When have you said one thing and somebody else thought you said something different?

(כב) לִקְרַאת שַׁבָּת לְכוּ וְנֵלְכָה, כִּי הִיא מְקוֹר הַבְּרָכָה, מֵרֹאשׁ מִקֶּדֶם נְסוּכָה, סוֹף מַעֲשֶׂה בְּמַחֲשָׁבָה תְּחִלָּה:

(22) Let us go out to greet Shabbat, source of blessing, conceived at the beginning of time, finally formed at the end of six days.

Context: This is the second verse of L’cha Dodi. It is based on Isaiah 46:10, where G-d says that everything G-d was going to do has been planned out. From this, the Kabbalists developed the idea of Shabbat as having been part of the blueprint of Creation, even though it didn’t come until the 7th “day”. The phrase “l’chu v’neilcha” comes from I Samuel 9:9 and Isaiah 2:5, while “meirosh mikedem” comes from Proverbs 8:23. There is an allusion to the Kabbalists’ custom of going out into the fields to greet Shabbat.

In what way has Shabbat been a source of blessing for you?

(כה) מִקְדַּשׁ מֶלֶךְ עִיר מְלוּכָה, קוּמִי צְאִי מִתּוֹךְ הַהֲפֵכָה, רַב לָךְ שֶׁבֶת בְּעֵמֶק הַבָּכָא, וְהוּא יַחְמוֹל עָלַיִךְ חֶמְלָה:

(25) Shrine of our sovereign, royal city, rise up, come forth from upheaval and fear no more. End your dwelling in the tear-filled valley, for with God’s compassion you will be upraised.

Context: This is the third verse of L’cha Dodi. The words switch from talking about Shabbat to talking about Jerusalem here. The imagery, drawn from the Book of Eicha, is that Jerusalem has been sitting shiva and now needs to rise. The phrase “yachmol alayich” comes from Jeremiah 15:5.

When have you come forth from upheaval?

(כז) הִתְנַעֲרִי מֵעָפָר קוּמִי, לִבְשִׁי בִּגְדֵי תִפְאַרְתֵּךְ עַמִּי, עַל יַד בֶּן יִשַּׁי בֵּית הַלַּחְמִי, קָרְבָה אֶל נַפְשִׁי גְּאָלָהּ:

(27) Awake! Rise up from the dust! Dress yourself in garments of glory. By the hand of Jesse’s son, of Bethlehem’s tribe, bring my redemption without further delays.

Context: This is the fourth verse of L’cha Dodi. Covering oneself in dust and shabby clothing is a sign of mourning, such as what Mordechai did when he heard the extermination decree (Esther 4:1). The phrase “hitna’ari mei-afar kumi” comes from Isaiah 52:2, while “livshi bigdei tifarteich” comes from Isaiah 52:1, where Jerusalem is told to stop mourning, presumably for her lost children. These verses are part of the Haftarah for Parashat Shoftim, one of the Haftarot of Consolation between Tisha B’Av and Rosh Hashanah.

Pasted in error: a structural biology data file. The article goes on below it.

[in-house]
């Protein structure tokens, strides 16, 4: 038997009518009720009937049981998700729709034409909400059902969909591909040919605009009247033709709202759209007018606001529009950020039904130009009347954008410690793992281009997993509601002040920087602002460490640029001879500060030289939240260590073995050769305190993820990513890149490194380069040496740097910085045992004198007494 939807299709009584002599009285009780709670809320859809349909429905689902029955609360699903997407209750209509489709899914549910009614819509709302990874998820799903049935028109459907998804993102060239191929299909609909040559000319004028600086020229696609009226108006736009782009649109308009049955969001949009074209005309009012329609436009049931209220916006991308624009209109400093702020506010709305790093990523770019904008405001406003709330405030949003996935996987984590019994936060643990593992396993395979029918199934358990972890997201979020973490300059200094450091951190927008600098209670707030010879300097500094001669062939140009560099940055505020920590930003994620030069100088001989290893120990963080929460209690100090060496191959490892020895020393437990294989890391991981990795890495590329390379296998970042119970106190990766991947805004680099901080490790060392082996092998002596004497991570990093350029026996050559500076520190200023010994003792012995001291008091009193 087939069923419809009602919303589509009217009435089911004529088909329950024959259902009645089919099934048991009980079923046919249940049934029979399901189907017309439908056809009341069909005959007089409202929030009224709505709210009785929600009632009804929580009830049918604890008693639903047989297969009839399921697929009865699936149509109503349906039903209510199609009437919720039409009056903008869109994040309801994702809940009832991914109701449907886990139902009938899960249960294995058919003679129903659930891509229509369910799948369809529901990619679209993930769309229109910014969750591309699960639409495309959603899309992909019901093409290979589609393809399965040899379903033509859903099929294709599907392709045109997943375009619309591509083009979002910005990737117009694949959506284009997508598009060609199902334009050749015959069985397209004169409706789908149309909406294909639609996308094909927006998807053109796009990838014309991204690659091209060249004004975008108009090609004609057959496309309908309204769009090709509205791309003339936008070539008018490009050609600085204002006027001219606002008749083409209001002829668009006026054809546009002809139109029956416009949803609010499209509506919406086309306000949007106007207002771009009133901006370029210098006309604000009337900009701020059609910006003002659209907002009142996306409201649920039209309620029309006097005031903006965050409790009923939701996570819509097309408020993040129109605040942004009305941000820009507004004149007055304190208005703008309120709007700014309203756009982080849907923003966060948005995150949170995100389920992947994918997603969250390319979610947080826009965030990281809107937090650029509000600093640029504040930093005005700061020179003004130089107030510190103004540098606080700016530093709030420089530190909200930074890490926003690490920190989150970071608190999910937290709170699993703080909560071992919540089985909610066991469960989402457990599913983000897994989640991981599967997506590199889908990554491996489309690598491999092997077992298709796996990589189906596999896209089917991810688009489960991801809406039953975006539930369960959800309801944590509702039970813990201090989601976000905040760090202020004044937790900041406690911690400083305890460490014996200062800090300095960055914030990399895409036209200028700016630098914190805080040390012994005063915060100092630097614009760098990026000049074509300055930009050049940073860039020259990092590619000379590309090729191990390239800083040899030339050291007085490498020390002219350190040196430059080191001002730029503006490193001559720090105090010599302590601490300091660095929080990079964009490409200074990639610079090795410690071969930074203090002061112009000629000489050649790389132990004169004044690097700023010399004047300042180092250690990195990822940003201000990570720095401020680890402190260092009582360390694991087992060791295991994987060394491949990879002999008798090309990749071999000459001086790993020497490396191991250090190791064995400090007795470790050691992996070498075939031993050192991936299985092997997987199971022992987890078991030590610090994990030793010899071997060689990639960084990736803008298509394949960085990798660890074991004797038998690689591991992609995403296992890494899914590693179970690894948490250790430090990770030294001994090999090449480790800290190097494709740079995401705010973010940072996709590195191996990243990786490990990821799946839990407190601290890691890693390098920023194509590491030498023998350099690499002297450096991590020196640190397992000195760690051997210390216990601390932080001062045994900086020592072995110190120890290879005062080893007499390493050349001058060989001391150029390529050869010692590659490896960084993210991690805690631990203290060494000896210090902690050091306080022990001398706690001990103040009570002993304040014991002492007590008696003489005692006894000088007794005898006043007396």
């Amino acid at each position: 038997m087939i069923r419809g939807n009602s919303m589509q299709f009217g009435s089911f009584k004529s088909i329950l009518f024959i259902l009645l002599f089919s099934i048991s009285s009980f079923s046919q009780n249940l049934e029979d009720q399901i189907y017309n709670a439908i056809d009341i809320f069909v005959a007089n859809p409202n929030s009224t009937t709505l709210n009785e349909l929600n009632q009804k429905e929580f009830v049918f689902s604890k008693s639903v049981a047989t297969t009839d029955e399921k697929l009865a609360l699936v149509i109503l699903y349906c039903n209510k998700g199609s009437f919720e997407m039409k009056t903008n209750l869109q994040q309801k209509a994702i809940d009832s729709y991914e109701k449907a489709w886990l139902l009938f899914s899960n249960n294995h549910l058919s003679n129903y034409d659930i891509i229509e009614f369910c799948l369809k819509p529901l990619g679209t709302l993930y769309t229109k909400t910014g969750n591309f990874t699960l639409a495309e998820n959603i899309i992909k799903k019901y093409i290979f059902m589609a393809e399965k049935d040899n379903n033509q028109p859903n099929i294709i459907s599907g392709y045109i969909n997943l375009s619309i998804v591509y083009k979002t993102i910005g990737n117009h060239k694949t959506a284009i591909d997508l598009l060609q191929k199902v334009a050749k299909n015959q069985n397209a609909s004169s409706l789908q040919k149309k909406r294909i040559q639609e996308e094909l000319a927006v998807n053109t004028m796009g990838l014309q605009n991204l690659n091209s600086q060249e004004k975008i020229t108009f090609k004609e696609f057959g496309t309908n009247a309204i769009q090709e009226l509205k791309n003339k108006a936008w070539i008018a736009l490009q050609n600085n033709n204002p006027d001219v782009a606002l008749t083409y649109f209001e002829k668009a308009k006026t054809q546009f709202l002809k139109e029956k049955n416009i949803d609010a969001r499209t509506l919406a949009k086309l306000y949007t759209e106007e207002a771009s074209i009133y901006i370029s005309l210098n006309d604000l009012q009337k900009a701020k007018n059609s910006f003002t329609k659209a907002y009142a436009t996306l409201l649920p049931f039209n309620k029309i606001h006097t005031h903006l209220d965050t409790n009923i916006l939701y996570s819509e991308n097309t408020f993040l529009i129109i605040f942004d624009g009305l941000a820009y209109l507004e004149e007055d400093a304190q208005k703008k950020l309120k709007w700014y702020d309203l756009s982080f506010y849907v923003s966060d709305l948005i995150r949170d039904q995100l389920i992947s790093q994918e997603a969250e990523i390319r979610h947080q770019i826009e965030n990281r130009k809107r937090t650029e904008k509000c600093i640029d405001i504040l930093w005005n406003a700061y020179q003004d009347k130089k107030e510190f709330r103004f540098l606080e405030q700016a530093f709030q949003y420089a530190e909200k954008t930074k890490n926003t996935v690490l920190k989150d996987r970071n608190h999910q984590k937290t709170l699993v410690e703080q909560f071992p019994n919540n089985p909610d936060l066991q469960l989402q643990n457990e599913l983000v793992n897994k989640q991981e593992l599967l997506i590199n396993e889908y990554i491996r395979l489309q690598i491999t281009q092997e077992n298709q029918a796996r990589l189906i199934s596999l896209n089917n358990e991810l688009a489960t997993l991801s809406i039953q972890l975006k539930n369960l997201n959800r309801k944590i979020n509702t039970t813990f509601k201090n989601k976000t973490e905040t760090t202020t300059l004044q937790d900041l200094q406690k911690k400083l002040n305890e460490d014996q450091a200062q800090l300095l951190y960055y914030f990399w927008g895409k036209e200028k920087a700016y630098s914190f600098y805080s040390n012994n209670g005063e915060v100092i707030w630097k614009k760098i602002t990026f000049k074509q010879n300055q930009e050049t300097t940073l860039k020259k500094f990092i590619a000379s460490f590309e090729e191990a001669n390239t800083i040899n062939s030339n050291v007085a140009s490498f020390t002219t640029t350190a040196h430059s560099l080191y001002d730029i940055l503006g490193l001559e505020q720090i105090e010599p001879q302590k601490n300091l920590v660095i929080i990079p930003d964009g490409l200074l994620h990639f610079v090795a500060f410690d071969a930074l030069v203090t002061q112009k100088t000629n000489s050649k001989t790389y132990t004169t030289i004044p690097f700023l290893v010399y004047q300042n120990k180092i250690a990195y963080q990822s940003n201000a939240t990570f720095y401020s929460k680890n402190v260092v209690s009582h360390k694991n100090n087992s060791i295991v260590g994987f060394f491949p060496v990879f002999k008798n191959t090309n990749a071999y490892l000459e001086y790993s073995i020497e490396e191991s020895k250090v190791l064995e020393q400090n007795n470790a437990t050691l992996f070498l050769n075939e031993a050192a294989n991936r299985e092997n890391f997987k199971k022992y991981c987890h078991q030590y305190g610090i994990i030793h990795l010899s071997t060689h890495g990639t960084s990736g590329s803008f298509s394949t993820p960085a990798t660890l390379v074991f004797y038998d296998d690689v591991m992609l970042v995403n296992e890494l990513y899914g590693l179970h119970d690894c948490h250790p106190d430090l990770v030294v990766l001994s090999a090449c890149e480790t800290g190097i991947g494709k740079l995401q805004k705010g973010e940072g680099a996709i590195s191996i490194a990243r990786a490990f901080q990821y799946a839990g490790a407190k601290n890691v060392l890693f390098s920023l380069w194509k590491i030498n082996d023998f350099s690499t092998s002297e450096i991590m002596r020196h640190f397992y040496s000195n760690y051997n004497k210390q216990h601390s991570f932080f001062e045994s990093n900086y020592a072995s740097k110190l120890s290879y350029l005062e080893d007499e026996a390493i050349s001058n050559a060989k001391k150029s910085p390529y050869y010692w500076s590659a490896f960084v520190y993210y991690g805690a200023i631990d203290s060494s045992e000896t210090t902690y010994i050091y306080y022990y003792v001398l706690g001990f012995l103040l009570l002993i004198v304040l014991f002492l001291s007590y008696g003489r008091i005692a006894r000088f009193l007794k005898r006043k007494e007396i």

Although this verse is about Jerusalem, it can also be thought of as relating to Shabbat with the idea that regardless of how bad the week was we can leave it aside as we step into the “palace of time” of Shabbat (to borrow Rabbi Abraham Joshua Heschel’s language in The Sabbath).

When have you felt like you’ve worn “garments of glory”?

(כט) הִתְעוֹרְרִי, הִתְעוֹרְרִי, כִּי בָא אוֹרֵךְ קוּמִי אוֹרִי, עוּרִי עוּרִי שִׁיר דַּבֵּרִי, כְּבוֹד יְהֹוָה עָלַיִךְ נִגְלָה:

(29) Rouse yourself, rouse yourself, for your light has come; let the light rise up and glow. Awake awake, utter songs of praise, for God’s glory is revealed to your gaze.

Context: This is the fifth verse of L’cha Dodi. The phrase “Hitor’ri hitor’ri…kumi” comes from Isaiah 51:17 (the Haftarah for Parashat Shoftim, and one of the Haftarot of Consolation between Tisha B’Av and Rosh Hashanah), “uri uri shir dabeiri” comes from the Song of Deborah, Judges 5:12, while “k’vod Adonai alayich nigla” comes from Isaiah 40:5 (the Haftarah for Parashat Vaetchanan and the first Haftarah of Consolation).

The word “oreich” (your light) is the midpoint of this prayer, with 65 words before it and 65 words after it. This seems to suggest that Shabbat may bring light into our lives. Similarly, the words “uri uri”, “awake, awake” could be taken to urge us to spiritually wake up to see G-d’s presence in the world.

When has your light come?

(לא) לֹא תֵבוֹשִׁי וְלֹא תִכָּלְמִי, מַה תִּשְׁתּוֹחֲחִי וּמַה תֶּהֱמִי, בָּךְ יֶחֱסוּ עֲנִיֵּי עַמִּי, וְנִבְנְתָה עִיר עַל תִּלָּהּ:

(31) Do not be embarrassed, do not be ashamed. Why are you downcast? Why do you moan? The poorest of your people, trust in this: the city will be rebuilt as in ancient days.

Context: This is the sixth verse of L’cha Dodi. Many people switch tunes here. The phrase “Lo teivoshi v’lo tikalmi” here is related to the phrase “v’lo neivosh v’lo nikaleim” in the “V’ha-eir eineinu” section of “Ahava Rabba”; it comes from Isaiah 54:4 (the Haftarah for Parashat Ki Teitzei and one of the Haftarot of Consolation between Tisha B’Av and Rosh Hashanah).

Is there a time when you have felt embarrassed or ashamed?

(לג) וְהָיוּ לִמְשִׁסָּה שׁוֹסַיִךְ, וְרָחֲקוּ כָּל מְבַלְּעָיִךְ, יָשִׂישׂ עָלַיִךְ אֱלֹהָיִךְ, כִּמְשׂוֹשׂ חָתָן עַל כַּלָּה:

(33) Your despoilers shall be despoiled, your tormentors removed far away. God and you will celebrate together, a bride and groom in joyful embrace.

Context: This is the seventh verse of L’cha Dodi.

Have you ever experienced people getting their just rewards?

(לה) יָמִין וּשְׂמֹאל תִּפְרוֹצִי, וְאֶת יְהֹוָה תַּעֲרִיצִי, עַל יַד אִישׁ בֶּן פַּרְצִי, וְנִשְׂמְחָה וְנָגִילָה: